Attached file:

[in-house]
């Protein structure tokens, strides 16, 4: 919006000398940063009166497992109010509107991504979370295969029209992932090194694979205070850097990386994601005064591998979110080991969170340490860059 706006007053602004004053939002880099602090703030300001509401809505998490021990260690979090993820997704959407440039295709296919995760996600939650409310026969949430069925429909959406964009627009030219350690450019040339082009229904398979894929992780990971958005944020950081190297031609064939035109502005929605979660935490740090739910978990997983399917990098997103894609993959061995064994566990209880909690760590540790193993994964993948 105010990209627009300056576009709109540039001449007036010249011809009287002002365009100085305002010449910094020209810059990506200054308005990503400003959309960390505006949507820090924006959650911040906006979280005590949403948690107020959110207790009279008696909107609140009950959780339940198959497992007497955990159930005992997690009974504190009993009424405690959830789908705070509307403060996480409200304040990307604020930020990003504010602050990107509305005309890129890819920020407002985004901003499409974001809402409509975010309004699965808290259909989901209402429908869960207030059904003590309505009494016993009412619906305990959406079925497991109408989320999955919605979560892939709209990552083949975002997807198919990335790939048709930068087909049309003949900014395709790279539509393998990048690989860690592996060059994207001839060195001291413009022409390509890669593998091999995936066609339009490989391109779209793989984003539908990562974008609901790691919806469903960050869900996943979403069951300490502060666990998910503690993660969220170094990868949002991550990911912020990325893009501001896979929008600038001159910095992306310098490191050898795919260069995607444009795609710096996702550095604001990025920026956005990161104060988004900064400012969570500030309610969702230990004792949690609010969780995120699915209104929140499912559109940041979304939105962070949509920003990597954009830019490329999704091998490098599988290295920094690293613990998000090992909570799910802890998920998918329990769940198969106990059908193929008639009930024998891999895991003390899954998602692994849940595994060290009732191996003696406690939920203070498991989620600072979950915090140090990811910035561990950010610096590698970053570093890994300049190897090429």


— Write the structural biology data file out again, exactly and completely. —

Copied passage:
[in-house]
């Protein structure tokens, strides 16, 4: 919006000398940063009166497992109010509107991504979370295969029209992932090194694979205070850097990386994601005064591998979110080991969170340490860059 706006007053602004004053939002880099602090703030300001509401809505998490021990260690979090993820997704959407440039295709296919995760996600939650409310026969949430069925429909959406964009627009030219350690450019040339082009229904398979894929992780990971958005944020950081190297031609064939035109502005929605979660935490740090739910978990997983399917990098997103894609993959061995064994566990209880909690760590540790193993994964993948 105010990209627009300056576009709109540039001449007036010249011809009287002002365009100085305002010449910094020209810059990506200054308005990503400003959309960390505006949507820090924006959650911040906006979280005590949403948690107020959110207790009279008696909107609140009950959780339940198959497992007497955990159930005992997690009974504190009993009424405690959830789908705070509307403060996480409200304040990307604020930020990003504010602050990107509305005309890129890819920020407002985004901003499409974001809402409509975010309004699965808290259909989901209402429908869960207030059904003590309505009494016993009412619906305990959406079925497991109408989320999955919605979560892939709209990552083949975002997807198919990335790939048709930068087909049309003949900014395709790279539509393998990048690989860690592996060059994207001839060195001291413009022409390509890669593998091999995936066609339009490989391109779209793989984003539908990562974008609901790691919806469903960050869900996943979403069951300490502060666990998910503690993660969220170094990868949002991550990911912020990325893009501001896979929008600038001159910095992306310098490191050898795919260069995607444009795609710096996702550095604001990025920026956005990161104060988004900064400012969570500030309610969702230990004792949690609010969780995120699915209104929140499912559109940041979304939105962070949509920003990597954009830019490329999704091998490098599988290295920094690293613990998000090992909570799910802890998920998918329990769940198969106990059908193929008639009930024998891999895991003390899954998602692994849940595994060290009732191996003696406690939920203070498991989620600072979950915090140090990811910035561990950010610096590698970053570093890994300049190897090429």